Jones: The issue of a “guarantee,” offered through insurance, speaks to the idea of longevity protection—not outliving your money. Certainly annuities are a very important element in addressing longevity risk, but that doesn’t necessarily mean they need to be inside the plan. We’ve developed a service, Income+, that is a component of our professional management or managed accounts; it provides sustainable lifetime income but allows for an annuity purchase to occur outside the plan. It doesn’t require the plan sponsor to put insurance products into its plan, but still provides the option of a sustainable lifetime income stream. The reason that’s important to sponsors is there are a number of fiduciary ramifications to bringing insurance products into a plan.
Notably, it does one other thing, which is that it does not force the decision of when to annuitize to happen at retirement. In our research with participants, we found that very few people are comfortable annuitizing at retirement. The reason for this is a very strong behavior bias that people have to avoid making irrevocable decisions early in retirement.
If you talk to people later in retirement, when they’re in their late 60s or early 70s and have had a number of years to get acclimated, they are much more likely to be able to make that decision and to see the benefits of longevity protection. It turns out the economics of annuities are such that it’s actually not necessarily a bad decision to “self-insure” in those early years and only purchase insurance later when it really counts. If fact, it can be significantly cheaper to self-insure in the early years of retirement.
PA: What percent of a participant’s portfolio should be divided to lifetime income?
Jones: It depends on each individual’s circumstances. The reality is not every participant should have more annuity income. Some people have plenty of annuity income in the form of a defined benefit (DB) plan and Social Security.
If you have a household that needs more annuity income, or that would benefit from having more longevity protection and more retirement wealth in the form of an annuity, by far the cheapest way to do that right now is to “buy” more Social Security benefit from the federal government.
Individuals can defer the start date of Social Security benefits and thereby significantly increase the lifetime benefits they’ll receive from Social Security. So, every dollar that you “invest” to defer your Social Security start date, the government is offering you 6% to 8% higher payments for the rest of your life, indexed for inflation, backed by the full faith and credit of the federal government. That is a really compelling deal and much, much better than you will find in private insurance markets right now.
So, the number one thing that participants should be doing is asking themselves: “Are we getting the most Social Security benefits that we could be getting?” Once you’ve exhausted that, then you can talk about whether it would be appropriate to buy further annuitization through private insurance markets.
PA: Do you educate people about the value of delaying Social Security benefits?
Jones: Yes, we do. Most people don’t understand the opportunity that exists with Social Security. For individuals, the potential gain in lifetime Social Security benefits can be on the order of $100,000, and for a married couple it’s about a quarter of a million dollars. We’re talking about numbers that are multiples of what many participants had actually saved in a defined contribution (DC) context.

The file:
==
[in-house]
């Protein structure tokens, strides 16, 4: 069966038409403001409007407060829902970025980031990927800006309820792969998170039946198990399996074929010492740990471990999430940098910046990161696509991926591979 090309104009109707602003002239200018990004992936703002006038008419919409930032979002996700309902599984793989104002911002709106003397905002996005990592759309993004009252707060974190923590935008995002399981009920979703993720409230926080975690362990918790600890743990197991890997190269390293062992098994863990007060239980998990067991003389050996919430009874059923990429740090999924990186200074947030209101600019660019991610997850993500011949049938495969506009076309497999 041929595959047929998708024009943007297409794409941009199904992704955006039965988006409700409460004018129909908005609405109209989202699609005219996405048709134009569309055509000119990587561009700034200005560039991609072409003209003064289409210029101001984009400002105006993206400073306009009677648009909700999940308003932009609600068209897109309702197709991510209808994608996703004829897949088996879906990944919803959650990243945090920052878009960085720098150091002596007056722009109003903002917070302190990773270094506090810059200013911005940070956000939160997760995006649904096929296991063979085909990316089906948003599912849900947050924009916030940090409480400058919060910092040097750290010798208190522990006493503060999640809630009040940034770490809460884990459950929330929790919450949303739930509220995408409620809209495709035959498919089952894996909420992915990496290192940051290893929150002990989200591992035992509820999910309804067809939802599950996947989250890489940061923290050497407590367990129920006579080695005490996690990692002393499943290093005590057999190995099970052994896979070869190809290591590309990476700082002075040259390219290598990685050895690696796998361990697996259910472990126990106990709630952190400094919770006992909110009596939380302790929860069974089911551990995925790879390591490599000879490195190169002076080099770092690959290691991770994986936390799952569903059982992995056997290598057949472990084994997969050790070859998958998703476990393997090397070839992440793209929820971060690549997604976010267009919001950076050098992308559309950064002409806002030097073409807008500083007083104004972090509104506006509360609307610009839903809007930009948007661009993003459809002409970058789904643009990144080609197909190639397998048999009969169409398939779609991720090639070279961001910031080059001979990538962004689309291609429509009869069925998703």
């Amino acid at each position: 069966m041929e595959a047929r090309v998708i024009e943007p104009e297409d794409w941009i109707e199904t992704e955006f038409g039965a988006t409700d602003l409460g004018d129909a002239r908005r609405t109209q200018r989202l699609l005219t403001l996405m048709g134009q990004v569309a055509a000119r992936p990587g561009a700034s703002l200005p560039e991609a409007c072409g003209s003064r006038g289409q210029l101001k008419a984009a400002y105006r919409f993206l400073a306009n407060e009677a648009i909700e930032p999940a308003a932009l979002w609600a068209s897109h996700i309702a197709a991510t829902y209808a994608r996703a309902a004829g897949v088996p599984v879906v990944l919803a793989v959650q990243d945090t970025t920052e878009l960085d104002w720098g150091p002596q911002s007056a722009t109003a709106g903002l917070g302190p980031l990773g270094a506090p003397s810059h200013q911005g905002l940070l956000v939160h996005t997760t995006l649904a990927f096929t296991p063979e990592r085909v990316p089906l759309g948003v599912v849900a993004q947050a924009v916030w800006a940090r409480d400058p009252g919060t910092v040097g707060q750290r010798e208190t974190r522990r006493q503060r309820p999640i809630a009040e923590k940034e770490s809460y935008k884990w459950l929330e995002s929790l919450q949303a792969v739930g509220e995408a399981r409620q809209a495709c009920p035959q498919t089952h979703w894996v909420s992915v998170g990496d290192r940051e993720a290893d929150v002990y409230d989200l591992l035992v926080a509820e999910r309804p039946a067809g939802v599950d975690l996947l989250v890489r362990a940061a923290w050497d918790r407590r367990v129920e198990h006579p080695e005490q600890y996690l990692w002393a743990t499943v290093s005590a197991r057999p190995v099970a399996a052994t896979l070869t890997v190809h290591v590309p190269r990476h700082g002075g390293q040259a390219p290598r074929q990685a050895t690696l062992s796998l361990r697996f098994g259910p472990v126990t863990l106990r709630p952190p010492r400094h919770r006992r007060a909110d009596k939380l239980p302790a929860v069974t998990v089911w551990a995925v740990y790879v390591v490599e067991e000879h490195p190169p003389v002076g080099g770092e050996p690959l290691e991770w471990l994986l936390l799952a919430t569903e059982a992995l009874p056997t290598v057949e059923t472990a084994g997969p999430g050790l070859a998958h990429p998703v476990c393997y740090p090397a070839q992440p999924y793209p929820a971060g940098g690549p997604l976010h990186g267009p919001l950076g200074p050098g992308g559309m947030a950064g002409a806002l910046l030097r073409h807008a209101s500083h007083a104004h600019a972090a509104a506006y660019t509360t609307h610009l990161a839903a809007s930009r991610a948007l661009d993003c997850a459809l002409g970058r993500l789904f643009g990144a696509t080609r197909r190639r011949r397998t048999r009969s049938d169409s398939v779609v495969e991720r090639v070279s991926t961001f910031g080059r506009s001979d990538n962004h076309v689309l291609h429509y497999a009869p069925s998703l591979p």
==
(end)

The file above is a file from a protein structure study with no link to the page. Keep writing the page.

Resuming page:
We think this is a crucial issue for Baby Boomers to understand, because this is the first generation that is retiring with any significant amount of money in a defined contribution plan. They don’t know how to create income from the plan and match that up with perhaps a DB plan or Social Security or other sources of retirement income. Putting those pieces together is one of the areas where we can add the most value.
Heard at PLANADVISER National Conference
As the conversation about retirement readiness expands to address what happens after retirement, plan sponsors must face a host of pros and cons, as well as regulatory issues, surrounding income-related products. According to Christopher Jones, chief investment officer (CIO) and executive vice president of investment management at Financial Engines, one concern plan sponsors may need to address is how to unwind a specific income product or bring it outside the plan in order to pursue a better choice.
Fiduciary lock-in is a core issue, leading some plan sponsors to reject these products, Jones said. The issue of a guarantee does answer longevity protection, and certainly annuities are an important piece in reaching a solution, he added. But this does not necessarily mean the product must be in the plan.
For one possibility, some managed accounts allow for an annuity purchase to take place outside the plan; this enables the plan sponsor to offer access to a stable income stream, yet avoid having to add insurance to the plan—a solution that may appeal to both participant and plan sponsor. A key difference, according to Jones, is that this solution requires no decision as to when to annuitize. “Very few people are comfortable annuitizing,” he said, citing behavioral reasons and safety concerns. “People are unwilling to translate an account balance into an income stream.” Later, after acclimatizing to retirement, perhaps in their 70s, they are much more likely to see the benefit of longevity protection, he said.Advisory services provided by Financial Engines Advisory L.L.C., a registered investment advisor and wholly owned subsidiary of Financial Engines Inc. Social Security decisions are highly personal and depend on a number of different factors. Financial Engines does not guarantee future results.